Aoki, who turns 34 in January, has hit .287 with a .353 on-base percentage over four seasons since coming over from Japan. He was having a fine season with the Giants this year prior to being shut down in September with lingering concussion symptoms.

The Giants decided against picking up Aoki’s $5.5 million club option for 2016 earlier this month, but he should still do pretty well for himself this winter assuming he’s feeling good.

Report: Johnny Cueto is believed to be looking for a $140-160 million deal

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It was reported Sunday that free agent right-hander Johnny Cueto had turned down a six-year, $120 million contract from the Diamondbacks. He’s hoping to land a bigger deal this winter and ESPN’s Jerry Crasnick has heard some chatter about what he’s looking for.

Jordan Zimmermann finalized a five-year, $110 million contract with the Tigers today, which works out to $22 million per season. Arizona’s offer to Cueto checked in at $20 million per season. A six-year offer to Cueto at the same AAV (average annual value) as Zimmermann would put him at $132 million, which is still a little shy of the figure stated by Crasnick. Of course, Cueto owns a 2.71 ERA (145 ERA+) over the last five seasons compared to a 3.14 ERA (123 ERA+) by Zimmermann during that same timespan, so there’s a case to be made that he should get more. Still, he’s the clear No. 3 starter on the market behind David Price and Zack Greinke.

CBS Sports’ Jon Heyman reports that the Dodgers, Giants, Red Sox, and Cubs are among the other teams who have interest in Cueto. One variable in his favor is that he is not attached to draft pick compensation, as he was traded from the Reds to the Royals during the 2015 season.

Report: Around 20 teams have contacted the Braves about Shelby Miller

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The rebuilding Braves have already been active on the trade market and they might not be done, as CBS Sports’ Jon Heyman reports that right-hander Shelby Miller has been a very popular name. In fact, around 20 teams have checked in.

Nothing is considered close and the Braves have set a very high asking price, mostly centered around offense. They asked for right-hander Luis Severino in talks with the Yankees and would expect outfielder Marcell Ozuna among other pieces from the Marlins. The Diamondbacks and Giants are among the other interested clubs.

Miller is under team control through 2018, so there’s not necessarily a sense of urgency to move him, but anything is possible with the way the Braves are doing things right now. The 25-year-old is coming off a year where he went 6-17, but that was about really rotten luck more than anything else, as he had a fine 3.02 ERA and 171/73 K/BB ratio over 205 1/3 innings. The Braves gave him the worst run support of any starter in the majors.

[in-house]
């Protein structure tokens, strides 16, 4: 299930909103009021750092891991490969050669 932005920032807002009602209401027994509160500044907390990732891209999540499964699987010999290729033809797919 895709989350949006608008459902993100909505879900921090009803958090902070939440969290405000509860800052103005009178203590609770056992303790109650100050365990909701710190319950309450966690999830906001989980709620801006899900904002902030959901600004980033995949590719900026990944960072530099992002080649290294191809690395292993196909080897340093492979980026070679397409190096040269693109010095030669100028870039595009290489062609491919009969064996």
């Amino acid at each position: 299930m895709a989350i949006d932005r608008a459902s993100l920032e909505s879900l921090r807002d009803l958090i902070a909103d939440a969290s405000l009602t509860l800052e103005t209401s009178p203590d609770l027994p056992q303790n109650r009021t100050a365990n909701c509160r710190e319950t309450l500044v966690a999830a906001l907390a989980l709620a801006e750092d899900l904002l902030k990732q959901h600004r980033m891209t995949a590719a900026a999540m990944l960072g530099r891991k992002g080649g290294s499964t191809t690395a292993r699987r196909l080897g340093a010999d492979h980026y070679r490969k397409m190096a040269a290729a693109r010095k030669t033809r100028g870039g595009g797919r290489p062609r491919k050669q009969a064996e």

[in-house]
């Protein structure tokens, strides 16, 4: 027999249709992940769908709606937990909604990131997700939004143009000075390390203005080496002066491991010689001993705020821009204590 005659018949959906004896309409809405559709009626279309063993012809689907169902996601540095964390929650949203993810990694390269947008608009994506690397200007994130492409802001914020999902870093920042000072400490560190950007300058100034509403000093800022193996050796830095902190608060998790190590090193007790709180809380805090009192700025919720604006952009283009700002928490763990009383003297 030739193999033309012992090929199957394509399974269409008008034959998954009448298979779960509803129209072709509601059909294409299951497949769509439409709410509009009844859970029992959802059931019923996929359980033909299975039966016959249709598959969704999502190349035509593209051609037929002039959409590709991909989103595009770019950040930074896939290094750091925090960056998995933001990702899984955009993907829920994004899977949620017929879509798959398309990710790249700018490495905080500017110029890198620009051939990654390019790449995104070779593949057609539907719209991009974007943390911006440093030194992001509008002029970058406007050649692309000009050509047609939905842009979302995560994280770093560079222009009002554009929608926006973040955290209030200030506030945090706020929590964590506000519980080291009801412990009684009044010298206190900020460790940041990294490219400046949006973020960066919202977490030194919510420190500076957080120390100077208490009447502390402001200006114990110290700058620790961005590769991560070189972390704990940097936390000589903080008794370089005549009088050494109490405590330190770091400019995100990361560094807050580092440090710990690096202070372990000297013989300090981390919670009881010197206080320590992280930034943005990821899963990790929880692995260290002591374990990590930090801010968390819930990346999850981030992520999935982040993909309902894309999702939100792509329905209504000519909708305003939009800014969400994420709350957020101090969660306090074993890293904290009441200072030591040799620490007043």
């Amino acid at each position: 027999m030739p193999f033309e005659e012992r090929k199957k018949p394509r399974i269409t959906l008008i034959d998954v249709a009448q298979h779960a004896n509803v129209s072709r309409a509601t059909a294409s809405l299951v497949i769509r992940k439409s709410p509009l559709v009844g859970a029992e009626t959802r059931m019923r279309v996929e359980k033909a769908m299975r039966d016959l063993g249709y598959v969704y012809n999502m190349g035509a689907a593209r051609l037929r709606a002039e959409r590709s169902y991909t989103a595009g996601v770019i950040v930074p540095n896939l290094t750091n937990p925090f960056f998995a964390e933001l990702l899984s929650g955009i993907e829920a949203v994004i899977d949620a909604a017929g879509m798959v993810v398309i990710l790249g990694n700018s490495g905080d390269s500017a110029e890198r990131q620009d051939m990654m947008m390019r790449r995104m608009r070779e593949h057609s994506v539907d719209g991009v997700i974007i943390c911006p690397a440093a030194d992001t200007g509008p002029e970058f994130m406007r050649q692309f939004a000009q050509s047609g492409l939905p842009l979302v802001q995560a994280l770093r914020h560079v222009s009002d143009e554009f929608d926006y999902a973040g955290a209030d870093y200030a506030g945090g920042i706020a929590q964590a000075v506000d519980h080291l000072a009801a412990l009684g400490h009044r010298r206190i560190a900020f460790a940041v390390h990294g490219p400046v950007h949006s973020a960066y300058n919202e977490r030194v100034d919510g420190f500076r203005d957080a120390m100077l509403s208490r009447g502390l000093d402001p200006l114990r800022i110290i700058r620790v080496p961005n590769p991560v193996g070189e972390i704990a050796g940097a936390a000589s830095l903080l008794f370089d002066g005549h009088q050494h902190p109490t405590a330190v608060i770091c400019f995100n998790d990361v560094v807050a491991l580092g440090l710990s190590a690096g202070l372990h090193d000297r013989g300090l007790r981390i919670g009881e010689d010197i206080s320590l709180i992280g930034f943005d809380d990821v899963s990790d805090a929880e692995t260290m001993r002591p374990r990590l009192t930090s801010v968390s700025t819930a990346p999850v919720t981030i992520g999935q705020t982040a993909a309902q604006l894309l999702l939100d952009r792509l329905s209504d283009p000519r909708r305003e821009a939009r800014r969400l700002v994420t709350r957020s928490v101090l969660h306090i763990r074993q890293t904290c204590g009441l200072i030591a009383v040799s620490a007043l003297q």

Mets expected to tender a contract to Jenrry Mejia

NEW YORK, NY - JULY 12:  Jenrry Mejia #58 of the New York Mets reacts as he walks off the field after getting the final out of the seventh inning against the Arizona Diamondbacks at Citi Field on July 12, 2015 in the Flushing neighborhood of the Queens borough of New York City.  (Photo by Jim McIsaac/Getty Images)
Photo by Jim McIsaac/Getty Images

Jenrry Mejia appeared in just seven games this past season due to a pair of suspensions for performance-enhancing drugs, but Adam Rubin of ESPN New York reports that the Mets are expected to tender him a contract for 2016.

While the Mets were vocal about their disappointment in Mejia’s actions, it makes sense to keep him around as an option. Had he played a full season in 2015, he would have earned $2.595 million. He’s arbitration-eligible for the second time this winter and figures to receive a contract similar to his 2015 figure, but he’ll only be paid for the games he plays. He still has 100 games to serve on his second PED suspension, which means that he’ll only be paid for 62 games in 2016. This likely puts his salary closer to $1 million, which is a small price to pay for someone who could prove useful during the second half and beyond. He also won’t count toward the team’s 40-man roster until he’s active.

Mejia, who turned 26 in October, owns a 3.68 ERA in the majors and saved 28 games for the Mets in 2014. He’s currently pitching as a starter in the Dominican Winter League.